namecache work

Matt Dillon is starting work on cache_lookup(), for at least the next week or so. When implemented, it should lead to some very interesting changes in the filesystem. This may be backportable to FreeBSD, too. Quoted text follows:

“The first step I am taking is to make the namecache more persistent.
ALL active vnodes accessed via lookup() will be guarenteed [sic] to have a
namecache entry. I have successfully booted a test system with this
change, though I am sure there are bugs :-). I am not entirely sure what
to do about the filehandle functions but I am not going to worry about
it for the moment. What this basically means is that vnodes cannot be
recycled in the ‘middle’ of the topology, only at the leafs. This does
not present a big problem since files are always leafs. The namecache
topology will be guarenteed to remain unbroken except in cases where
the namespace is deleted (e.g. removing a file with active descriptors).

The second step will be to use a namecache structural pointer for our
‘directory handle’ in all places in the system where a directory handle
is expected (e.g. ‘dvp’). This will also involve getting rid of the
vnode-based parent directory support (v_dd). Since the namecache
structure has a pointer to the vnode this is a pretty easy step. A
little harder will be to fix all the directory scanning functions to
use the namecache topology instead of the vnode topology.

The third step will be to use the namecache for all name-based locking
operations instead of the underlying vnodes. For example, if you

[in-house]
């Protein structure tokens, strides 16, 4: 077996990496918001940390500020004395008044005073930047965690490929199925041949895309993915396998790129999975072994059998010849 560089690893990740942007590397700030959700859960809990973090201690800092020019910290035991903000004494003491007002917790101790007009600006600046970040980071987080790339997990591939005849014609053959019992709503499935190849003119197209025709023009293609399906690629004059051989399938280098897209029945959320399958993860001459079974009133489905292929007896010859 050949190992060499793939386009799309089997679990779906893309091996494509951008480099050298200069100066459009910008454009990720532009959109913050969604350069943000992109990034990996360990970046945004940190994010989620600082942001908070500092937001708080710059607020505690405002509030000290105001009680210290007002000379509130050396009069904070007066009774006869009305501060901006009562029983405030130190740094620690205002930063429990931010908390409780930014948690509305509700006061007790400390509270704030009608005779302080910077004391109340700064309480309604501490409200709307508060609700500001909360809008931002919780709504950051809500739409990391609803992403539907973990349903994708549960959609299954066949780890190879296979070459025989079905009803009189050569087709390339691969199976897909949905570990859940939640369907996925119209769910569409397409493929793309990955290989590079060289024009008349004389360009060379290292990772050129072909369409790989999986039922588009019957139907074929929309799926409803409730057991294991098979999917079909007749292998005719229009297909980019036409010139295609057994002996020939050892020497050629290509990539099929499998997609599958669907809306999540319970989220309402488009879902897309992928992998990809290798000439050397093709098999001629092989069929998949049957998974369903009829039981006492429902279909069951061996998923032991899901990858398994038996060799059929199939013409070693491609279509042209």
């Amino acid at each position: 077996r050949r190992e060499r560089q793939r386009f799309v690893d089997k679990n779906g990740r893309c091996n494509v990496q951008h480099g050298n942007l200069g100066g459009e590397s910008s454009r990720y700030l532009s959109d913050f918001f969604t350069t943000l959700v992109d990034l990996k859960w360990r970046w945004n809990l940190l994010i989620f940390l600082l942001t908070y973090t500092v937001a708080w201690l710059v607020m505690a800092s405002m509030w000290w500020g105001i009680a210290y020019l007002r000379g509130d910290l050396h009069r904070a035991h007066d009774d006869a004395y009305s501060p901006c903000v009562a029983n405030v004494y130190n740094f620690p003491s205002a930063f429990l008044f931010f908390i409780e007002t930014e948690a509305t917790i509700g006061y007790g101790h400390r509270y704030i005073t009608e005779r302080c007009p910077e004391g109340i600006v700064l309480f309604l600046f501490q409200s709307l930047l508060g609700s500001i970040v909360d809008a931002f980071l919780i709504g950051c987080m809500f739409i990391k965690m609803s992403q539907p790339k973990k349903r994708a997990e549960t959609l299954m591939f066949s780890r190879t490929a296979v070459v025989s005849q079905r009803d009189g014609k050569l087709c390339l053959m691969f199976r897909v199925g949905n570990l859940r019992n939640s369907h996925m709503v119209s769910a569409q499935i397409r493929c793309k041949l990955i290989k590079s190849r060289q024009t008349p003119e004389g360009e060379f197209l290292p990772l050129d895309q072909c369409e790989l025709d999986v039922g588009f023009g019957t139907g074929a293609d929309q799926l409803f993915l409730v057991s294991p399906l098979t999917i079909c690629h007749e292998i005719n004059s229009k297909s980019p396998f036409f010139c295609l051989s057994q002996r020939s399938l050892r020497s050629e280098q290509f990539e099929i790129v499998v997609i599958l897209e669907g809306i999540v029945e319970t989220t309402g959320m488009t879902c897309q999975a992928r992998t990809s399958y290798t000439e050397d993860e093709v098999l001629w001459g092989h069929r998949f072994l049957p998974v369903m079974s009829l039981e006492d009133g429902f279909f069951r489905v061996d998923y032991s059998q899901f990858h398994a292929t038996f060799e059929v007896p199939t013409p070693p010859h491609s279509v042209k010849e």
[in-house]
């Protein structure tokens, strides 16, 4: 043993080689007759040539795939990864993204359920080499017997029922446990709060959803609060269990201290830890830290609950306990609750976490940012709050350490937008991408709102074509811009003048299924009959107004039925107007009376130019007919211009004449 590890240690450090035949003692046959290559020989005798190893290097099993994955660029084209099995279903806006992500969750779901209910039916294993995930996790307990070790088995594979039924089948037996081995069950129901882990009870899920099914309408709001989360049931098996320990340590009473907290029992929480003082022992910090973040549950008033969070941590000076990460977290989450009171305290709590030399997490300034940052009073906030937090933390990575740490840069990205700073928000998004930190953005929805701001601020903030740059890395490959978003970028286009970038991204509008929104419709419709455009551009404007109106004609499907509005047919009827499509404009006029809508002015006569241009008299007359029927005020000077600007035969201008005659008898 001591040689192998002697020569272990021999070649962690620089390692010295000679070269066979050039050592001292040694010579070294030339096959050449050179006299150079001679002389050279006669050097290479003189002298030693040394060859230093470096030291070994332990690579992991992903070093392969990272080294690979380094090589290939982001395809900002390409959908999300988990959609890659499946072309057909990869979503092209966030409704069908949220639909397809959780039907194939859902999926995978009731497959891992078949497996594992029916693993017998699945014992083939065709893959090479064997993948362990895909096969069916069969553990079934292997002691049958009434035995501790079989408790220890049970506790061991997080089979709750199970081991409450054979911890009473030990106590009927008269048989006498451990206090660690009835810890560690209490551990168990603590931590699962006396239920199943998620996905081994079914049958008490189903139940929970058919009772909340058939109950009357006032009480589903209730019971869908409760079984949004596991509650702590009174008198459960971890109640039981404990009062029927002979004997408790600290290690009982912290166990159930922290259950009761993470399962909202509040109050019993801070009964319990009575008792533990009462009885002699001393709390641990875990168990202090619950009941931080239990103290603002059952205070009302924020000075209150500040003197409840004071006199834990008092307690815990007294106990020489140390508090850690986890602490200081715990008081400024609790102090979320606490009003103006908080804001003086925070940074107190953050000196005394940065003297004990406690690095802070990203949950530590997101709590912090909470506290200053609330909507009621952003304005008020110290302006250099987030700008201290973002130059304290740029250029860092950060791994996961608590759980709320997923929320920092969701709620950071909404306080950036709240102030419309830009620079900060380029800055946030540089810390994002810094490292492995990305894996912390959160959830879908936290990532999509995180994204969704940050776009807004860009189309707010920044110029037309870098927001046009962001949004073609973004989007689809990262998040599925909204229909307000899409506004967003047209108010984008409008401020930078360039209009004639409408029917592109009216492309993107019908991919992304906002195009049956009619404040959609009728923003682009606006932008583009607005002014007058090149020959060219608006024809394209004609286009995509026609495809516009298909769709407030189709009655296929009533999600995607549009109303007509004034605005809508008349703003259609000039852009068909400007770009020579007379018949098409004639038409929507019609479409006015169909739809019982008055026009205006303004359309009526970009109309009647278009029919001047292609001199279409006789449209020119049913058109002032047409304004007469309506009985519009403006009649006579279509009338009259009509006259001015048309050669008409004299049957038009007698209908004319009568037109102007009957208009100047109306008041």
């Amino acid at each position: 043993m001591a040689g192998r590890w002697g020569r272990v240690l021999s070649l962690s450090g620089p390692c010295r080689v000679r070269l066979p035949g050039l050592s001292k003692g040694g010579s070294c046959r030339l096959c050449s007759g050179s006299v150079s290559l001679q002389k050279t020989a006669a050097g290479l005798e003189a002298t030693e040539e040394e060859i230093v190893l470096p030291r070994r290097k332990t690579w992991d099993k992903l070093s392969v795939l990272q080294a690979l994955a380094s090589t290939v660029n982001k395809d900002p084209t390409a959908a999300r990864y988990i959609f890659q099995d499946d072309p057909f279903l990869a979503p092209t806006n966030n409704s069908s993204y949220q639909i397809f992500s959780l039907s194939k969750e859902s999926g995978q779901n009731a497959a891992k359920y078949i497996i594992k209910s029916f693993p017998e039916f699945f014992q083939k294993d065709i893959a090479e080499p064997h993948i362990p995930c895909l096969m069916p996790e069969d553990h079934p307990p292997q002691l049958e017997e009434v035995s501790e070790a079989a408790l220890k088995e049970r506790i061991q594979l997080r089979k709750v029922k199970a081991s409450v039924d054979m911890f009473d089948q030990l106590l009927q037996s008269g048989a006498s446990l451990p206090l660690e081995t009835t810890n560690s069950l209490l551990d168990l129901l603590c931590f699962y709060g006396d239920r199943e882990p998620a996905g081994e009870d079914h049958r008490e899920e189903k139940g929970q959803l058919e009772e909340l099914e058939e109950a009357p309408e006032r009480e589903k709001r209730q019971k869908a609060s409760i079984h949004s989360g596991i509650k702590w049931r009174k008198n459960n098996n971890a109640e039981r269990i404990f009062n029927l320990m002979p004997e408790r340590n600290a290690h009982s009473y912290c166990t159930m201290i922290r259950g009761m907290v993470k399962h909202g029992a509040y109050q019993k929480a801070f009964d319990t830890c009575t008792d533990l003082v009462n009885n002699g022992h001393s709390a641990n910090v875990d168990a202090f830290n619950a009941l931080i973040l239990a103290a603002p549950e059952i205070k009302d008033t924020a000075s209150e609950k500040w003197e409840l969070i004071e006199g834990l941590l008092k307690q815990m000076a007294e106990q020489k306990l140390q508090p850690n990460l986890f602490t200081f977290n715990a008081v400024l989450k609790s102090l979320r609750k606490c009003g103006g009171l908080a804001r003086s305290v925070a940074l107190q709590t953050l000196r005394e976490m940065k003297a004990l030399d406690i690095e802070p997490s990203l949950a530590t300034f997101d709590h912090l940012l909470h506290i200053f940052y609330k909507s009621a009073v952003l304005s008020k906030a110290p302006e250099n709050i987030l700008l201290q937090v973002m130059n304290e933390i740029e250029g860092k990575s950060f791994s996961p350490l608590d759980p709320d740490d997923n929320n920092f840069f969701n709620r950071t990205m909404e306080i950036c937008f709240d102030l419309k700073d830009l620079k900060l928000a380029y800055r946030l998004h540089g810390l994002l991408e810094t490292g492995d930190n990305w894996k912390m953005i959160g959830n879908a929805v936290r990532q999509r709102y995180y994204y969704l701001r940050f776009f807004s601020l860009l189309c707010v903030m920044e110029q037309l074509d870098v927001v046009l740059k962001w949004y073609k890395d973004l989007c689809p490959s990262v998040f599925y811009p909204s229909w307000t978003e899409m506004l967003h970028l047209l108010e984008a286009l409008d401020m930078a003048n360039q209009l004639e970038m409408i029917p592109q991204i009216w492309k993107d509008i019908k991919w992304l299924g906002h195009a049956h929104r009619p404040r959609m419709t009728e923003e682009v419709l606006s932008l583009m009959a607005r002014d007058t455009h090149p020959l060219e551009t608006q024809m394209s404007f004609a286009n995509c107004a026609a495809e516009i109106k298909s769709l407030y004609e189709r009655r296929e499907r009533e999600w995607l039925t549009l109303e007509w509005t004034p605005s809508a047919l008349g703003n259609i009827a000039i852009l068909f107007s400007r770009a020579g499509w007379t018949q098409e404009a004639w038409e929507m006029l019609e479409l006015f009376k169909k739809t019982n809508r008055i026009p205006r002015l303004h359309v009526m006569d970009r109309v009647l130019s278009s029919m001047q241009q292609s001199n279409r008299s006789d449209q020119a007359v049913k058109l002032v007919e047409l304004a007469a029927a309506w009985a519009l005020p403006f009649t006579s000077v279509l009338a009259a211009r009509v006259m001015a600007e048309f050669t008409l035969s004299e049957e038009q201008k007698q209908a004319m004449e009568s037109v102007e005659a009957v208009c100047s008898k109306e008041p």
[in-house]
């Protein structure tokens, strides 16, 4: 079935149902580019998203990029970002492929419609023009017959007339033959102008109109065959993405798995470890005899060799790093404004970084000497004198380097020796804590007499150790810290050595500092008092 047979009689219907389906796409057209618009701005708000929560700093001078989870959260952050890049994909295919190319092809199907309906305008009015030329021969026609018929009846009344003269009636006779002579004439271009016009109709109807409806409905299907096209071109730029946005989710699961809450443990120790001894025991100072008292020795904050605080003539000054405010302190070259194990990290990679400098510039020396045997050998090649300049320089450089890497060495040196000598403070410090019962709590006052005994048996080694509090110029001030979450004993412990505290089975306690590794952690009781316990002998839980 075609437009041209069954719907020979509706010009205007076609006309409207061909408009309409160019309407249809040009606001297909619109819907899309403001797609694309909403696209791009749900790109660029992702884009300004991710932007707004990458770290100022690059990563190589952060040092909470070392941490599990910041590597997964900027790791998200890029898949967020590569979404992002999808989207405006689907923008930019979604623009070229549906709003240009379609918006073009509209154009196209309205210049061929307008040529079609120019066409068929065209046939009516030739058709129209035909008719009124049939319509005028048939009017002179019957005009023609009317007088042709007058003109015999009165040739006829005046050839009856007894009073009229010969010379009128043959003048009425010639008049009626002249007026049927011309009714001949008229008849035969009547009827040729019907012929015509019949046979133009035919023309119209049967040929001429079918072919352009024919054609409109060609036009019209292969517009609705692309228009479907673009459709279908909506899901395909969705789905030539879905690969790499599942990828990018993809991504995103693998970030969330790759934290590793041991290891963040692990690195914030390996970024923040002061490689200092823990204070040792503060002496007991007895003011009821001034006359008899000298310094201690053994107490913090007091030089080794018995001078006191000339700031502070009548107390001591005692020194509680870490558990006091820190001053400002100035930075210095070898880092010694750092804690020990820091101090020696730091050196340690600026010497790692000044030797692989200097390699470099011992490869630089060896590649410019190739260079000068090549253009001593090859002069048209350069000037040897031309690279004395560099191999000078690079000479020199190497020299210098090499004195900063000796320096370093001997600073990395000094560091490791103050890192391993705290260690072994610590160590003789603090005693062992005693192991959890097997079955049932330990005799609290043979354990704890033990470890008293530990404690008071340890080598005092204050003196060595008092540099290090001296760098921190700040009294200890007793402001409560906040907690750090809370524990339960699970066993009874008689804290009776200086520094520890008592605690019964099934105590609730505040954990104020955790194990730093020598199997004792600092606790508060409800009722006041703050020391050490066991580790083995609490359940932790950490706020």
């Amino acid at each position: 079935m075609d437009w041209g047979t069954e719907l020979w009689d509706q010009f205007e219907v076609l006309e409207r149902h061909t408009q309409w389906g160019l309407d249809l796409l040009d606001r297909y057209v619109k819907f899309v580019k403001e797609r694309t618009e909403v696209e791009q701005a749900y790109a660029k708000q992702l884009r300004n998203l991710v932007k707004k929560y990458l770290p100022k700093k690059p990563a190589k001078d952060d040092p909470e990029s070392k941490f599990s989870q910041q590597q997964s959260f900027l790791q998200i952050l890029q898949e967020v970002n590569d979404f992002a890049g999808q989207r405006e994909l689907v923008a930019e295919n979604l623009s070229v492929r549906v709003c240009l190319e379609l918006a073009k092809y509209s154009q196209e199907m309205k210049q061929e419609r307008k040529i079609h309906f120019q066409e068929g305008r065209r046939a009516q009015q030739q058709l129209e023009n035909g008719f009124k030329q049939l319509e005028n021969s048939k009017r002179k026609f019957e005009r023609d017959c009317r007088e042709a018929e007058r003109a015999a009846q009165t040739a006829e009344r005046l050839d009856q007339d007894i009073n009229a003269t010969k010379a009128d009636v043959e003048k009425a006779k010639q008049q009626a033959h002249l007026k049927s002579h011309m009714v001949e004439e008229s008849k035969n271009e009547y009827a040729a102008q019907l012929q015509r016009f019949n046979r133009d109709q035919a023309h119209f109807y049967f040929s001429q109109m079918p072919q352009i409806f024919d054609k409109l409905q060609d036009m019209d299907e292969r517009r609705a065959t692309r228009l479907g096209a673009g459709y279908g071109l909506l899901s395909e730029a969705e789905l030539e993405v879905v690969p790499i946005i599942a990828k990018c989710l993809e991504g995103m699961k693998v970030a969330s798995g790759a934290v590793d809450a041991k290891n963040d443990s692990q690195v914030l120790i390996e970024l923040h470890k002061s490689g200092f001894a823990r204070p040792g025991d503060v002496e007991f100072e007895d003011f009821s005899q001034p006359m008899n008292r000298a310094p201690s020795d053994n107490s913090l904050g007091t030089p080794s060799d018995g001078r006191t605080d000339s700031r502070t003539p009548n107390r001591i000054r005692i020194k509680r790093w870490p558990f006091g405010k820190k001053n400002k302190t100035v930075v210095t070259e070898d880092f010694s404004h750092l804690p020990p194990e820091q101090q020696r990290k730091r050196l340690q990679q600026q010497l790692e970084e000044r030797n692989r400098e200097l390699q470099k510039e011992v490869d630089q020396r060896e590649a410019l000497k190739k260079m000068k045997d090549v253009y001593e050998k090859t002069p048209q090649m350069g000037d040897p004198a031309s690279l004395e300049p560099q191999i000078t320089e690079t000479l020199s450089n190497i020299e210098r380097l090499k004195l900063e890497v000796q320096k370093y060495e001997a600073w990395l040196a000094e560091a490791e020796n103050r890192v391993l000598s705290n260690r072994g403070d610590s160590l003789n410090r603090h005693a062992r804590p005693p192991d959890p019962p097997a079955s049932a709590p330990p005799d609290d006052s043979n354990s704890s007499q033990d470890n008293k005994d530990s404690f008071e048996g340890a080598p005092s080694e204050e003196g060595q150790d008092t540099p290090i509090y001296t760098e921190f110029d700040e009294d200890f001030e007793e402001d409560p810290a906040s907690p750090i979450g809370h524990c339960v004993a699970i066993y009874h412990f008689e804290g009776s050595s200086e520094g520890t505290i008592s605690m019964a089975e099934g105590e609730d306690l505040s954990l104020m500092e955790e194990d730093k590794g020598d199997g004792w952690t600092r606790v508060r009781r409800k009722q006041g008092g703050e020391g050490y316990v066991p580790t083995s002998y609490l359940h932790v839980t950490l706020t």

are renaming a/b to c/d you only need to hold locks on the namecache
entry representing “b” and the one representing “d” prior to executing
the rename operation. The one representing “d” will be a negative
cache entry, placemarking the operation. This will not only completely
solve the locking issues with rename(), remove(), and create, it also
completely solves directory recursion stalls in both directions,
completely solves the race to root issue, solves most of the directory
lookup stalls (cache case lookups will not need a vnode lock and can
run in parallel with directory operations that do need the vnode lock),
gets rid of all name-related deadlock situations, and potentially allows
modifying directory operations to become reentrant down the line.

The fourth step will be a BIG Carrot… the namecache topology does
not have a problem with vnodes appearing in multiple places in the
filesystem. This means that (A) it will be possible to hardlink
directories and (B) it will be possible to implement semi-hard links,
basically softlinks that look like hardlinks and (C) to be able to
CD forwards and backwards without the system getting confused about
paths. In other words, some way cool shit.

Additional optimizations are possible for the future. For example,
it will be possible to cache ucred pointers in the namecache structure
and thus allow namei() to COMPLETELY resolve a path without making
any VOP calls at all, which will at least double and probably quadruple
best case path lookup performance.”